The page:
- Passion. When we’re so personally and professionally involved in something, we begin to fear our emotions will get in the way. For self-preservation reasons, we often start to pull away (or in the case of poor, struggling health start-ups, start applying for other jobs) because we’re SO involved that we fear our emotions might impede our judgment. But this passion for promoting health care, well care, health literacy, telemedicine, mHealth, etc. – this passion is what got us started in the first place.
- Empathy. Without concern for and understanding of the user (or patient) experience, we’ll fail to provide quality, life-changing care. We need to know what brought patients/users to us, why they keep coming back, what we can do to improve their experience, to help manage their expectations, etc.
- Problem solving. Physicians take on massive amounts of debt to go to medical school, and complete residencies and fellowships. They don’t expect to get rich. Physicians study medicine because they want to help people, to identify problems, and fix them. This should ring true with health start-ups as well. People who start health-tech companies aren’t looking to for wealth. They see pain-points in the delivery of health care and seek to solve problems from the outside in.
- Failure. We all fail. Physicians and entrepreneurs see failure as part of the iterative process of our business. If something doesn’t work, we find out why, and try it a different way the next time. Over and over and over again. The key to our success is listening to our failures.
Tasked with reading non-fiction by my daughter’s third grade teacher, last night we cuddled into bed to read one of my favorites from her shelf: Girls Think of Everything: Stories of Ingenious Inventions by Women. The last time we read it together, I must have skipped the introduction. So, this was the first time I realized that the Apgar scoring system that screens newborns for potential health emergencies immediately following birth was created by a woman: Dr. Virginia Apgar. I was struck by how such a seemingly simple checklist could make such a significant difference in the lives of many children, including my own preemie (now the third grader, thriving and healthy). I’m thrilled that Dr. Apgar was a woman, but what got me thinking was really that a checklist could be considered an invention.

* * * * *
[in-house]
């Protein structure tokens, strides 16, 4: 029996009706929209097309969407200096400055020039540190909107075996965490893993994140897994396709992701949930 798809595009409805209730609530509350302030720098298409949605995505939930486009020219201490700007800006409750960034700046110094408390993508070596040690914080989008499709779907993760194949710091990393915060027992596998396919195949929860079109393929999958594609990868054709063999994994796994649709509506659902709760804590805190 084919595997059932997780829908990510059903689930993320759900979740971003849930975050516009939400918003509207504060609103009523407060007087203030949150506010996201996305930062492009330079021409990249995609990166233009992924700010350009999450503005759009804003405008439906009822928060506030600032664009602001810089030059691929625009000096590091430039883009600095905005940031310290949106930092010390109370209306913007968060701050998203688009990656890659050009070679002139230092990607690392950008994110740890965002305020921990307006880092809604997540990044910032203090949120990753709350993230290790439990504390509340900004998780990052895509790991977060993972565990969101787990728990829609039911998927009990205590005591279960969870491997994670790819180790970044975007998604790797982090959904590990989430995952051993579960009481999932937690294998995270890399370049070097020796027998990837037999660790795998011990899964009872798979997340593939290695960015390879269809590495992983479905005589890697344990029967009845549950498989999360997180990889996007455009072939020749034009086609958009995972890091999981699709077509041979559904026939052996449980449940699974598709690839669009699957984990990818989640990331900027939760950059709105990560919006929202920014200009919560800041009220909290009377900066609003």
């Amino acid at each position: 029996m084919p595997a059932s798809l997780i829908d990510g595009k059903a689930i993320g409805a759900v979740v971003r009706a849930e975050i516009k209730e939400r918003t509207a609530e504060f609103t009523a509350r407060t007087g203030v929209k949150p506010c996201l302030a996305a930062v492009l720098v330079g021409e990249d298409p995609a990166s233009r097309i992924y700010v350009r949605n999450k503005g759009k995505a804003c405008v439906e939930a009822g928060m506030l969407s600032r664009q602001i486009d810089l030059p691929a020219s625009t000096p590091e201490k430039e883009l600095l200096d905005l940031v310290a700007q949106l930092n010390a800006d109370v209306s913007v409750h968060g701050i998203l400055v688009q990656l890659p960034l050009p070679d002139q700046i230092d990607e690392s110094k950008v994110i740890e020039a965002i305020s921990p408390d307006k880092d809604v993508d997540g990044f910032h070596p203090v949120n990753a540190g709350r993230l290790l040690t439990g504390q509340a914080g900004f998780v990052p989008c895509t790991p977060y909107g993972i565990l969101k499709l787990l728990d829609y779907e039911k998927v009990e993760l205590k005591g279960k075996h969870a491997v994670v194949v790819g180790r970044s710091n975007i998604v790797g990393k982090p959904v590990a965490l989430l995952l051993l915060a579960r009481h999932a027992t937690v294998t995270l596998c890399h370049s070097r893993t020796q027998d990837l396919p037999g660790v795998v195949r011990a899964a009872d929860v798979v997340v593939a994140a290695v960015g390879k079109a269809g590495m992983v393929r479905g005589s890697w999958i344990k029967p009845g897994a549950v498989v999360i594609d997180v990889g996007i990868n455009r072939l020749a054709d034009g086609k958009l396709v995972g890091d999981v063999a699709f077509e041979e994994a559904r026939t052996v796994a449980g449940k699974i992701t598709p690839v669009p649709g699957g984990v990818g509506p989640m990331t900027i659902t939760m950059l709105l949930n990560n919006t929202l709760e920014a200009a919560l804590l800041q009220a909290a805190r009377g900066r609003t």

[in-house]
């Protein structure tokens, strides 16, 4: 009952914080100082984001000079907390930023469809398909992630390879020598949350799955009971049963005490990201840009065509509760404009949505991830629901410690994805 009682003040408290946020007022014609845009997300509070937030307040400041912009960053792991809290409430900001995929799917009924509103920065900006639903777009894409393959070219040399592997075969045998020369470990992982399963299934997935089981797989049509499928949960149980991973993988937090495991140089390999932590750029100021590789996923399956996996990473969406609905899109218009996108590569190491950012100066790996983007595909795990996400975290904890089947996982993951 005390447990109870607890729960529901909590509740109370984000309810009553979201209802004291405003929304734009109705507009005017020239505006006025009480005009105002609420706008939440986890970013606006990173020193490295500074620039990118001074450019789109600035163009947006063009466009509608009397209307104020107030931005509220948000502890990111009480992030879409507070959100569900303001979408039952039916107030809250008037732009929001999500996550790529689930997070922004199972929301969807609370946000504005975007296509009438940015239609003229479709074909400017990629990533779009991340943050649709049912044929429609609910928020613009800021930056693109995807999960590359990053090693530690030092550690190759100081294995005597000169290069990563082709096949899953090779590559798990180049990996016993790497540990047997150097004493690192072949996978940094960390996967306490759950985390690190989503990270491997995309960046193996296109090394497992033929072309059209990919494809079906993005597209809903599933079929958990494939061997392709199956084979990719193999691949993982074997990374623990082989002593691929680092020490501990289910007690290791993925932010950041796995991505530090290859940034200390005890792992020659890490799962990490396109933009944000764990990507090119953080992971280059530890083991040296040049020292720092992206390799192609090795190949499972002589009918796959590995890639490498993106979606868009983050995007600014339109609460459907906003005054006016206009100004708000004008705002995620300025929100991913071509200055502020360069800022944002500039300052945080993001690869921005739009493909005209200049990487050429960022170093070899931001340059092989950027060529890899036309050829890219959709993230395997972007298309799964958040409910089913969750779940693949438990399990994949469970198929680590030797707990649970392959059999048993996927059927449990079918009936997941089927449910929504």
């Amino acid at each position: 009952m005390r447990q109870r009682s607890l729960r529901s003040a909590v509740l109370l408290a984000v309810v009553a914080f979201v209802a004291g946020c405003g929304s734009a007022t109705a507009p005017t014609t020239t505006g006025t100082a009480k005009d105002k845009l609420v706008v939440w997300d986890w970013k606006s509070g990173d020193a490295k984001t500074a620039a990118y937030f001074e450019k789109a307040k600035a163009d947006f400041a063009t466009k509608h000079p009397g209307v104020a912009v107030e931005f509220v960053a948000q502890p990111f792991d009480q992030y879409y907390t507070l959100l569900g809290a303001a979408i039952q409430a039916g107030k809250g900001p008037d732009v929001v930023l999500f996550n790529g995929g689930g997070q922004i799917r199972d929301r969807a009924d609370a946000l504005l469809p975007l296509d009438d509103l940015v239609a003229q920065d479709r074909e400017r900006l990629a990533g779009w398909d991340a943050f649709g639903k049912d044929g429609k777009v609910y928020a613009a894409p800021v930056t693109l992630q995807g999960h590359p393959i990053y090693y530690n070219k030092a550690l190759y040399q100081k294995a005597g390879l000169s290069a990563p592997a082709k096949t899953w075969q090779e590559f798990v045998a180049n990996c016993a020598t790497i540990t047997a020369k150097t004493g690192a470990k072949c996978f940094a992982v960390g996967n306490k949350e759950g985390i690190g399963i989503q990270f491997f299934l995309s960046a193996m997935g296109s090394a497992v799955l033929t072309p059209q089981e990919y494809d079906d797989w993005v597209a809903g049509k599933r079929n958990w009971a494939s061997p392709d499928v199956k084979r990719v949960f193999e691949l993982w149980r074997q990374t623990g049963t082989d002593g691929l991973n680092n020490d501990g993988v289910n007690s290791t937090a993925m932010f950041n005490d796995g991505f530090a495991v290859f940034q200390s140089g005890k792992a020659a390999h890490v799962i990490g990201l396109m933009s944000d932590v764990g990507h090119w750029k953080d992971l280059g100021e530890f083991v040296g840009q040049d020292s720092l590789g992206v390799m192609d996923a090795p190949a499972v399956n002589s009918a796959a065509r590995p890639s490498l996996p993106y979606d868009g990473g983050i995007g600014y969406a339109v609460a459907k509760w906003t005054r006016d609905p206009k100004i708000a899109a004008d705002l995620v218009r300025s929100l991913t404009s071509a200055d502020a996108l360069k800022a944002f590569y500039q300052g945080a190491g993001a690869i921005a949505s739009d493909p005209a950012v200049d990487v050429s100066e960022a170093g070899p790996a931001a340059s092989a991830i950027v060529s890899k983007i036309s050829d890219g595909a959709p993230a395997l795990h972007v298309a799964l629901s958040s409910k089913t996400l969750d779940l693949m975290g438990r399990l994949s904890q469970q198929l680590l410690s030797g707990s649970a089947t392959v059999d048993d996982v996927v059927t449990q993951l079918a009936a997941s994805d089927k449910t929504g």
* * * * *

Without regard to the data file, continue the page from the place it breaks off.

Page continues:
This reminds me of a book I read over my brief summer break from graduate school, recommended by a professor (and later discussed on Stephen Colbert) by Dr. Atul Gawande: The Checklist Manifesto: How to Get Things Right. In this book, Dr. Gawande suggests that something as innate as communication – in the form of lists – can drastically improve our chances of getting things right in times of crisis. As a busy working mom of two children, I don’t just use lists in times of crisis, I use lists EVERYDAY! The first thing I do when I sit down at my desk each morning is write a list of important tasks for the day. I don’t always get to all of them, but somehow the process of writing them down, and crossing them off as I go, pleases me. It helps me to focus more on the moment, knowing what will come next and what I’ve already accomplished.